Memorial Day Weekend is the traditional start of kosher barbecue season.
Scroll down for our mouth watering Memorial Day recipes and a grilling Q&A.
Memorial Day, when all the dads used to bust out their white belts and white loafers. Thankfully, that tradition seems to have died, but just as mercifully, the other main Memorial Day tradition lives on. Of course, I'm talking about dads dusting off the grill and cooking up some delicious grilled kosher chicken, kosher steak, kosher hot dogs, you name it. Yep, Memorial Day weekend is also the kick off to the summer grilling season (and my birthday weekend). And while I am sure many Moms are just as adept on a grill as the dads (well moms other than myself; women like my friend Anita who do everything in their houses, including taking out the trash!), cooking al fresco seems to be the purview of the male of the species. Perhaps it's all the fire—very macho. When hubby's home I'm not even allowed anywhere near the "Q." Unless the camera's on.
As you plan your Memorial Day bbq, here are 10 tips to help you get your kosher grill on!
- Watching salt consumption is always a good idea. Be mindful about salt with kosher meat, especially kosher chicken because salt is used in the koshering process. You can be freer with salt when dealing with kosher beef since the salting of kosher grill items is done on larger cuts and the salted portions are cut away.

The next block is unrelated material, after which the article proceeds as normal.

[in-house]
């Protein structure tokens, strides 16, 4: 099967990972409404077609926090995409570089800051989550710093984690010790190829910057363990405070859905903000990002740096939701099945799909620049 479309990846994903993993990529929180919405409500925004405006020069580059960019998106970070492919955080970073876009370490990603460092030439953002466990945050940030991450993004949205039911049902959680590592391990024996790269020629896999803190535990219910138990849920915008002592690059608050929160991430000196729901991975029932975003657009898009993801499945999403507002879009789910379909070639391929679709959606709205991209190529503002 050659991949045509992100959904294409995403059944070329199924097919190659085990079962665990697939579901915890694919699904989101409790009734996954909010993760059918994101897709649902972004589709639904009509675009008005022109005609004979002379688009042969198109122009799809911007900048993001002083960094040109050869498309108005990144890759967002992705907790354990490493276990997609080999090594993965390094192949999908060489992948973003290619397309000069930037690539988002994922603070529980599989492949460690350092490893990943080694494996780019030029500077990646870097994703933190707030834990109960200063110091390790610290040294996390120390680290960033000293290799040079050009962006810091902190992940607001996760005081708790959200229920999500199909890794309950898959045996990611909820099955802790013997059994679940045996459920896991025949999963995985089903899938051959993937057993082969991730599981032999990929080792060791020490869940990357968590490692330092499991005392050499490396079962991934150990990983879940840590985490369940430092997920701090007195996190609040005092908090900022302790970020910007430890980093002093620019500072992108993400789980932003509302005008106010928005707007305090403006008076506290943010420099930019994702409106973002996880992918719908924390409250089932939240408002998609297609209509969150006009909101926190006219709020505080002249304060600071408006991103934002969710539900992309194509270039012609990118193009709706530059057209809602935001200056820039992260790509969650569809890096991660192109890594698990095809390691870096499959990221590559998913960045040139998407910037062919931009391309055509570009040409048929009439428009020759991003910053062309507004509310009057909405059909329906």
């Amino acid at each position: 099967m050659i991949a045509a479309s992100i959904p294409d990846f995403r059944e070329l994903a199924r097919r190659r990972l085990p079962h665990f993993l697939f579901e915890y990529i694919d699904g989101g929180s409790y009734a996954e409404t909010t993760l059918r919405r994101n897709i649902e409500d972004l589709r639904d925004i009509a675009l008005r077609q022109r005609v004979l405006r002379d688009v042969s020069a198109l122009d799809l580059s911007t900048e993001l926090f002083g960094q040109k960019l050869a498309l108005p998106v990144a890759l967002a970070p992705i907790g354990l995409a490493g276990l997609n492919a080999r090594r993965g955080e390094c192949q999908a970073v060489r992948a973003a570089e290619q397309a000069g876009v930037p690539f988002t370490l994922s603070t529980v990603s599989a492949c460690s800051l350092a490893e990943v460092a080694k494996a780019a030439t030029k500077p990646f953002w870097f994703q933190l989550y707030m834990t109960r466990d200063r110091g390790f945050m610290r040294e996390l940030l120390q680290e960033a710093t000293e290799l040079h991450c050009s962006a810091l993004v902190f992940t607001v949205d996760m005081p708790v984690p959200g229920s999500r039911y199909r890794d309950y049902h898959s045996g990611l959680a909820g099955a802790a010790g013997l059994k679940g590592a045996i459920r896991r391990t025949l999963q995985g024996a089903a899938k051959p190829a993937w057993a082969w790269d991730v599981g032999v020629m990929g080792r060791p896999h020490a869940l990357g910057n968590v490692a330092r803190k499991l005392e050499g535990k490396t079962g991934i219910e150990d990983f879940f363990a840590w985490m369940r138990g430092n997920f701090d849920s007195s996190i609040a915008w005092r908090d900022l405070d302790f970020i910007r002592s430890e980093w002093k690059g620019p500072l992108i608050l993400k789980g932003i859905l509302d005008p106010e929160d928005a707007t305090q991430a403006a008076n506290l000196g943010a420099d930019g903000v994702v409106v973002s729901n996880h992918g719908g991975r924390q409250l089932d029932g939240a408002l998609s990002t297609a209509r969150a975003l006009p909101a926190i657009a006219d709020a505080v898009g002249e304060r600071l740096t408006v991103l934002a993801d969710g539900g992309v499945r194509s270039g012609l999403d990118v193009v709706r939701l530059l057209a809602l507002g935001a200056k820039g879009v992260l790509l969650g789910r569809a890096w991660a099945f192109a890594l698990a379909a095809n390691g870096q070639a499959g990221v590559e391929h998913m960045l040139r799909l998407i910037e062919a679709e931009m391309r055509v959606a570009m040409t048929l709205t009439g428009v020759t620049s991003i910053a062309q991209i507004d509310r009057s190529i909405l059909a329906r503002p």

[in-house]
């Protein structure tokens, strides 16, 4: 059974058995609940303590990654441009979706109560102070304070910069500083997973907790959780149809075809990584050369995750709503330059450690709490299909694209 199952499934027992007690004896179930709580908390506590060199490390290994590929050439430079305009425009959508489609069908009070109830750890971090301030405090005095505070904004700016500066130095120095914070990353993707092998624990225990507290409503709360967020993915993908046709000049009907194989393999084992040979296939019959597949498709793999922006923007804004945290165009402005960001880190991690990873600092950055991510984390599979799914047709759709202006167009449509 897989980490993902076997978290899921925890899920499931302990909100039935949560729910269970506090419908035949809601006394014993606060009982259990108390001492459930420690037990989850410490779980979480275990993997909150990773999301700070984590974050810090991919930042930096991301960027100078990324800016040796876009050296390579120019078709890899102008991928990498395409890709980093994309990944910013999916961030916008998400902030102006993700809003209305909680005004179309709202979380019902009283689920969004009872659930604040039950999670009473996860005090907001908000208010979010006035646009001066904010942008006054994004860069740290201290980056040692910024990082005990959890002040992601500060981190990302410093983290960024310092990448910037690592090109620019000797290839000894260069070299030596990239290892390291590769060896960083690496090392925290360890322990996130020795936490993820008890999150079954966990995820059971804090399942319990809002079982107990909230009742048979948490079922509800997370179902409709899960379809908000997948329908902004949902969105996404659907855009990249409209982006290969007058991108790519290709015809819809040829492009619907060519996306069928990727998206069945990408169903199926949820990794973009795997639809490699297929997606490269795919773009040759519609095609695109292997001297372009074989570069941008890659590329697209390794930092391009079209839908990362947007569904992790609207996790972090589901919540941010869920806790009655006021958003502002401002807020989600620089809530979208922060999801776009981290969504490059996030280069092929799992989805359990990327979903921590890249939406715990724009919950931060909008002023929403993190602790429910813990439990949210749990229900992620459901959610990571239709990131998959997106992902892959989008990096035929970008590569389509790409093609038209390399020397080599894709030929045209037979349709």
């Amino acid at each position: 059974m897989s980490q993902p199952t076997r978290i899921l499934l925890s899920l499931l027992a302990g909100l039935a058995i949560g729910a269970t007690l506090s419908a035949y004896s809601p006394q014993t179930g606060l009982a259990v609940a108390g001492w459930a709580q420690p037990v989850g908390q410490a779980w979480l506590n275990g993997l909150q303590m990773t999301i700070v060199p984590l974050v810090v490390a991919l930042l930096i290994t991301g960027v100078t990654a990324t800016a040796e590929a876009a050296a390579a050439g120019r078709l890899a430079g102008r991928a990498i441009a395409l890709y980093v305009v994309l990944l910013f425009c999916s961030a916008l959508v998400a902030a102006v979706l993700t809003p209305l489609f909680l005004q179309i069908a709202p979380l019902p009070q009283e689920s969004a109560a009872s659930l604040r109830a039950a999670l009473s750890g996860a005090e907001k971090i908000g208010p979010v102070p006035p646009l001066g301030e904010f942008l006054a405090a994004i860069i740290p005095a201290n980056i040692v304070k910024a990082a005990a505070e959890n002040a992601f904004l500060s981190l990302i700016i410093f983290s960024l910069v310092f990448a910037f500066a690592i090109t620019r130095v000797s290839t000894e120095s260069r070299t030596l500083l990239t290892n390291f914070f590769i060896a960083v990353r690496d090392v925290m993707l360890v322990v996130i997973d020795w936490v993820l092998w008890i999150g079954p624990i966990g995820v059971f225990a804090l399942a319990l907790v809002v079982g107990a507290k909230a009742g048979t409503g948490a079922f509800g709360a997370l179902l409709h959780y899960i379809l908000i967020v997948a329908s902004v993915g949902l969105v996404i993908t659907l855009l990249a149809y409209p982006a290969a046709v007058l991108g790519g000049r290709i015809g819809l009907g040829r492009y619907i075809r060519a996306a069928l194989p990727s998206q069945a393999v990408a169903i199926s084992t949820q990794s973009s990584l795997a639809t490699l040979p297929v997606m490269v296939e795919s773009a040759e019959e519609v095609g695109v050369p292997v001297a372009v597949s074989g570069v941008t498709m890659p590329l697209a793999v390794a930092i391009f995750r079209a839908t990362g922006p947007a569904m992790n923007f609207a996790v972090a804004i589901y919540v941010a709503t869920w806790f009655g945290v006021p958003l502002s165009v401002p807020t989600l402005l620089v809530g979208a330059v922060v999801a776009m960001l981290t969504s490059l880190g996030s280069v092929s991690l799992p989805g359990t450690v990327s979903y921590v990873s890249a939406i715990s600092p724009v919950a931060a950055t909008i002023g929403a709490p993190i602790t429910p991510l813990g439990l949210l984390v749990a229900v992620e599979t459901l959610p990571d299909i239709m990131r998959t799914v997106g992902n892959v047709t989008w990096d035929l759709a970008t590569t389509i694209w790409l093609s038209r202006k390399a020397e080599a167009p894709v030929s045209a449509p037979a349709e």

- Lubricate both the grill and the food with a good quality, high smoke point vegetable oil like corn, peanut, or safflower.
- Marinate for extra flavor: vegetables & tofu need 30-40 minutes; fish 1 hour max; chicken no more than 4 hours; and denser foods & cuts like London broil require 4 hours to overnight. (Tender kosher cuts like rib steaks should not be marinated, but more toothsome kosher choices like shoulder steak London broil will benefit from a tenderizing soak in an acid based marinade.)
- Resist the urge to peek, opening the grill lid cools down your cooking surface.
- Use direct heat for searing meat and creating grill marks and indirect heat to finish cooking thicker cuts or whole birds. To create indirect heat, turn off one set of burners or pile coals to one side and cook on the side opposite. Wooden skewers are excellent for holding smaller foods like veggies; soak skewers in water for 30 minutes before use and wrap the exposed edges in aluminum foil for a nice clean presentation.
- To avoid charring, add glazes or sugary sauces only during the last 10 minutes of cooking.
- Test for doneness by using the 5-finger method. Place your thumb and index finger together like you’re making an okay sign. Now touch your hand just below your thumb. It will yield easily to the touch—that’s what rare meat feels like. Now try it with your pinky—that’s well done.
- Never use a fork to remove food. Piercing food will cause the juices to run and the food to dry out. Use a spatula, fish turner or set of tongs instead. And always use a fresh plate for cooked food. Never, ever return cooked food to a plate that held raw meat or poultry.
- Anything that can be cooked in an oven can be cooked in a (covered) grill. The trick is indirect heat. Kosher brisket cooked low and slow in a covered grill is a kosher barbecue classic. Other things to try cooking in your backyard: bread, pizza, even desserts like grilled, caramelized fruit.
- Clean your grill while it’s still warm using a grill brush and oil the grill grates afterward.
Now, here are some mouthwatering recipes with everything from your spice rubs, your chickens, fish, and beef to your salads and desserts.
Have a great Memorial Day and remember, safety first, don't try to kiss the cook directly over a hot grill! Enjoy your long weekend everyone.
Watch my Q&A with Naf Hanau from Grow & Behold
Main image: Grilled Chicken with Peach Salsa